Turning the spotlight on 'offensiveness' as a basis for criminal liability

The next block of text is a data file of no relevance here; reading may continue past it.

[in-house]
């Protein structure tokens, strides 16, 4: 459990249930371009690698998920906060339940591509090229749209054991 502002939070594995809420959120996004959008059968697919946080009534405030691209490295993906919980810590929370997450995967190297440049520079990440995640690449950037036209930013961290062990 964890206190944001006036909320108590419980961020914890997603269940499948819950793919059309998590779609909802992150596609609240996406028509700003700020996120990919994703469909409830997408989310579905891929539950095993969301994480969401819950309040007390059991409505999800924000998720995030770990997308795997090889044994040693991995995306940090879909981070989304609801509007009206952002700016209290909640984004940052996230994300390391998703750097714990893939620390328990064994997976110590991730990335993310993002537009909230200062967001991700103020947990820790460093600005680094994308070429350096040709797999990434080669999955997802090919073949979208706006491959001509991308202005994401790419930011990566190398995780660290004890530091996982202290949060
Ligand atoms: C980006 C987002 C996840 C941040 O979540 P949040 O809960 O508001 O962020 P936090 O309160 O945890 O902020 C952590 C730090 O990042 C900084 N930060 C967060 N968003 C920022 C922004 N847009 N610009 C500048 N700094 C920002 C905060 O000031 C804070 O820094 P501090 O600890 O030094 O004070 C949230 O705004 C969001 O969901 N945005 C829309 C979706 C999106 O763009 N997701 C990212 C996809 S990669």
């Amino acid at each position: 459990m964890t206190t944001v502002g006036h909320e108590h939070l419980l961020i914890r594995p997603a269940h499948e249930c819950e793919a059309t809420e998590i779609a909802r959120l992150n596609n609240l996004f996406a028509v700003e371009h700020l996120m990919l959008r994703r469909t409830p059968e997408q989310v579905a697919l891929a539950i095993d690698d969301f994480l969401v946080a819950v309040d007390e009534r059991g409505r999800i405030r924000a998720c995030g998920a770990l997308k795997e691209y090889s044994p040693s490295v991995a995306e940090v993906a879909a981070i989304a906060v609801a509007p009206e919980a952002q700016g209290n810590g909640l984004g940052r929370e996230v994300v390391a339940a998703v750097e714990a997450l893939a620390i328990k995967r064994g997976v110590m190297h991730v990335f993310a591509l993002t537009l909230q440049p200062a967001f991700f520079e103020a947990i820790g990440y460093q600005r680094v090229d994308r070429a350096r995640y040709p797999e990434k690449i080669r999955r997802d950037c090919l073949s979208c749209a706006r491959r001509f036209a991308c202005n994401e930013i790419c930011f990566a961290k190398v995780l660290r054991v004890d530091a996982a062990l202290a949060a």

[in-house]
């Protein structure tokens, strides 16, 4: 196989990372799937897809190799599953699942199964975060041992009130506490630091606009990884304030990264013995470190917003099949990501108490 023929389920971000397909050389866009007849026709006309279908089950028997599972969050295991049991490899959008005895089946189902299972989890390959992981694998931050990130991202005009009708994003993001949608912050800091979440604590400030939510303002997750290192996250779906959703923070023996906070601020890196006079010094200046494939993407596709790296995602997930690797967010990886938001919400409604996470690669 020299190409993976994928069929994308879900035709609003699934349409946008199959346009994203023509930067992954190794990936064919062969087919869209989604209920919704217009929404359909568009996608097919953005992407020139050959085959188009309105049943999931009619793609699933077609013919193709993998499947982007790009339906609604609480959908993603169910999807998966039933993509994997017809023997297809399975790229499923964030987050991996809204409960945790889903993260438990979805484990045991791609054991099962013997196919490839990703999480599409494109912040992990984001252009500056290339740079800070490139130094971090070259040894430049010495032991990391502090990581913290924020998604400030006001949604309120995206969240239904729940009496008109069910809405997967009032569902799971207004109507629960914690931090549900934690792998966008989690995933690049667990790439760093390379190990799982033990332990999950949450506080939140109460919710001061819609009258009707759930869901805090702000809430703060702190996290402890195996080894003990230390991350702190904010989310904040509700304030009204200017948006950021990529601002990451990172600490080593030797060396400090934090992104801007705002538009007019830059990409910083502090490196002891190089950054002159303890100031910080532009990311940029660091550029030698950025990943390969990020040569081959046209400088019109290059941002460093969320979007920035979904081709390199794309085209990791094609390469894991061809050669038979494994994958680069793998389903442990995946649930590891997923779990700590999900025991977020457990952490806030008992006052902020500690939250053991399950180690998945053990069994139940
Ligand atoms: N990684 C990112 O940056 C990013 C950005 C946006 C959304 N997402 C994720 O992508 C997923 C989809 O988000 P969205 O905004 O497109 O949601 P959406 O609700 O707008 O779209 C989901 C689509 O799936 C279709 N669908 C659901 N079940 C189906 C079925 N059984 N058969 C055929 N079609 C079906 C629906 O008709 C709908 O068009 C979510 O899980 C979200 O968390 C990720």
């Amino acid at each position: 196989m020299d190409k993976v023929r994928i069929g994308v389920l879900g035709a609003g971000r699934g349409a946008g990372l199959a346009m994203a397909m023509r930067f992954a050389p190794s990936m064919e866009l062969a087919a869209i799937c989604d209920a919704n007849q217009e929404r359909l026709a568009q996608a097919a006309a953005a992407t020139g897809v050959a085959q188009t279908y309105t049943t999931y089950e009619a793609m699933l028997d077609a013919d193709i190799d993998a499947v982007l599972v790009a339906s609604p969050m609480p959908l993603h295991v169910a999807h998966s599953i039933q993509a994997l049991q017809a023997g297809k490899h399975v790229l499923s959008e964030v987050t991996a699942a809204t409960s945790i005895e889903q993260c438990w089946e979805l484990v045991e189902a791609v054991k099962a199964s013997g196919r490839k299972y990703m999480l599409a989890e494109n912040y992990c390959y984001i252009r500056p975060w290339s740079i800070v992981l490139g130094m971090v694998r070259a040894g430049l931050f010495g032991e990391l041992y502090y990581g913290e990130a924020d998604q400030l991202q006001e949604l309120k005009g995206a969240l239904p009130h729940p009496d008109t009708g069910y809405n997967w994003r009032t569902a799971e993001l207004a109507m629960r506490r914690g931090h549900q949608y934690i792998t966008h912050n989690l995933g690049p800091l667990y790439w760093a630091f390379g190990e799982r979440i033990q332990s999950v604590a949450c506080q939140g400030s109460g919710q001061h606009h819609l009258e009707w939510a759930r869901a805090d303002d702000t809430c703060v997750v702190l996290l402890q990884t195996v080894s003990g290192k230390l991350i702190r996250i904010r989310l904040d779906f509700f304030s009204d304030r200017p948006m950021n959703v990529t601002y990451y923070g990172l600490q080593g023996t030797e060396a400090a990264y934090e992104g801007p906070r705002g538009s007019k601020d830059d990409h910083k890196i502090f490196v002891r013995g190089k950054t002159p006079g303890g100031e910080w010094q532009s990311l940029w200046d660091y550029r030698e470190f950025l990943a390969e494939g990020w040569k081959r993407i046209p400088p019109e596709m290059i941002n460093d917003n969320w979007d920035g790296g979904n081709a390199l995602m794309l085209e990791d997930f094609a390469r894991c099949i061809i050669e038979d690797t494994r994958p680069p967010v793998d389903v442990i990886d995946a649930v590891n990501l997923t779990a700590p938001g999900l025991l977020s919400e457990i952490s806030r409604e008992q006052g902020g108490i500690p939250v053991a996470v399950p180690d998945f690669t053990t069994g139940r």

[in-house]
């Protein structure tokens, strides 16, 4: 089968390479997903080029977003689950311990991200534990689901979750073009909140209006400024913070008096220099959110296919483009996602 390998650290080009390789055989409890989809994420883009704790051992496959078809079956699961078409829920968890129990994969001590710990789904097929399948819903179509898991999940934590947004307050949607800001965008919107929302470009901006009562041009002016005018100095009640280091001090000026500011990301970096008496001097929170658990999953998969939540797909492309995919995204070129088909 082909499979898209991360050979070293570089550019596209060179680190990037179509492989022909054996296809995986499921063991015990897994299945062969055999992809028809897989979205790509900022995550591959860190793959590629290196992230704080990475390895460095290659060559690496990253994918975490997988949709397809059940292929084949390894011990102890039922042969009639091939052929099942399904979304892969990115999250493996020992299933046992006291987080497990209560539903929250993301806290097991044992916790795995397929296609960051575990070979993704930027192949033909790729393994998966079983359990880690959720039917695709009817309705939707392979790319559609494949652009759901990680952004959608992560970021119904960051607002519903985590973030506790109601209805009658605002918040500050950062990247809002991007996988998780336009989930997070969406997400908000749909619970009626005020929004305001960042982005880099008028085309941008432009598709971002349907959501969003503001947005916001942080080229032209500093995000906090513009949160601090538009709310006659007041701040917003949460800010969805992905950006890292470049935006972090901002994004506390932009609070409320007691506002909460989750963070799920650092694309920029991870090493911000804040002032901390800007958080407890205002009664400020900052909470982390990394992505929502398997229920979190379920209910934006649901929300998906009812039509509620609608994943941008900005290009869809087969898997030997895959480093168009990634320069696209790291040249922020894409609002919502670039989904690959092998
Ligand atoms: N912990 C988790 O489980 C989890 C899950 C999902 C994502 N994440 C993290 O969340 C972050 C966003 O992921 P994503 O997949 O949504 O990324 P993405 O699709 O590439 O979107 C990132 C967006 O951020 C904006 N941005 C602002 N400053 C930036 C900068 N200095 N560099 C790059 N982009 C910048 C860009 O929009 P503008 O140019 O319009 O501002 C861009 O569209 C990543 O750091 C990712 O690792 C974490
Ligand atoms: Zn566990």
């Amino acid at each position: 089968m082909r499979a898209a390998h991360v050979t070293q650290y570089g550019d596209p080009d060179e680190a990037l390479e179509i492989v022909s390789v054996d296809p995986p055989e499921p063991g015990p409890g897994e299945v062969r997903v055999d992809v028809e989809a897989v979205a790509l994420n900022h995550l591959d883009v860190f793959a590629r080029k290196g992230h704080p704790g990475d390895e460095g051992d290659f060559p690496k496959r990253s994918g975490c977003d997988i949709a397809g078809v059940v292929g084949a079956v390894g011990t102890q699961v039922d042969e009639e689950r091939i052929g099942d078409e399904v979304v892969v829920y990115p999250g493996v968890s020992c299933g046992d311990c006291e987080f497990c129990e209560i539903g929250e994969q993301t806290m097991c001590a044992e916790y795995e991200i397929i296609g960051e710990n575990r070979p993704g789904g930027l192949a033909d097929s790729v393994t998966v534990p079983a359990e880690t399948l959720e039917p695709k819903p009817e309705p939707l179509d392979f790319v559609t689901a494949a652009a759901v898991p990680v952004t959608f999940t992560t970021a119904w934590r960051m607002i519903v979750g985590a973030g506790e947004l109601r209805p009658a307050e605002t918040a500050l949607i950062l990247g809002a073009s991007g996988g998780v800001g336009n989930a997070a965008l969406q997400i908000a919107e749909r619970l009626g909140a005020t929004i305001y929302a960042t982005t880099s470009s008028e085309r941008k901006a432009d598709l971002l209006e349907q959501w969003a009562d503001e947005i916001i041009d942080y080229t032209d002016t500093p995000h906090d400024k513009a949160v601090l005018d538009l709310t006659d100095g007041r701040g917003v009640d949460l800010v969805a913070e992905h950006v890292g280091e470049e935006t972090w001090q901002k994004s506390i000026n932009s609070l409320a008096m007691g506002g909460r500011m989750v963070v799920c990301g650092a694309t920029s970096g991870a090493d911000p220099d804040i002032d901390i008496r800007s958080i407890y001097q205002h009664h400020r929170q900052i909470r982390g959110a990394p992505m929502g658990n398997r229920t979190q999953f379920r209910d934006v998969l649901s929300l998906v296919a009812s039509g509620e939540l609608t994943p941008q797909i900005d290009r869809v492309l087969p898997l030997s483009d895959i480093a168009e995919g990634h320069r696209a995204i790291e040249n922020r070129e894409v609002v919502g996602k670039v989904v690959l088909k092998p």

Offensiveness as a basis for legal liability in Australia is not new, but it was the subject of unprecedented scrutiny in the wake of the release of the former Labor government’s Human Rights and Anti-Discrimination Bill in November 2012. But if the 2012 Bill generated such anxiety because it contemplated treating offensive comments as a form of discrimination and therefore a civil wrong, why is there not even greater anxiety about the presence on our statute books of laws that expose people to criminal sanctions based on the same standard? For example, under s 4A of the Summary Offences Act 1988 (NSW), ‘A person must not use offensive language in or near, or within hearing from, a public place or a school.’ Comparable laws are on the books in every Australian state and territory.1 The aims of this article are to draw attention to a major blind spot in the recent Australian debate about offensiveness as a basis for legal liability, and to address an important law and policy question: is there any longer a place in Australia for laws that criminalise public conduct or language that is deemed to be offensive? Although it stopped short of formally reaching this conclusion, a recent report of the NSW Law Reform Commission (‘NSWLRC’)2 catalogues compelling evidence that the answer is: no.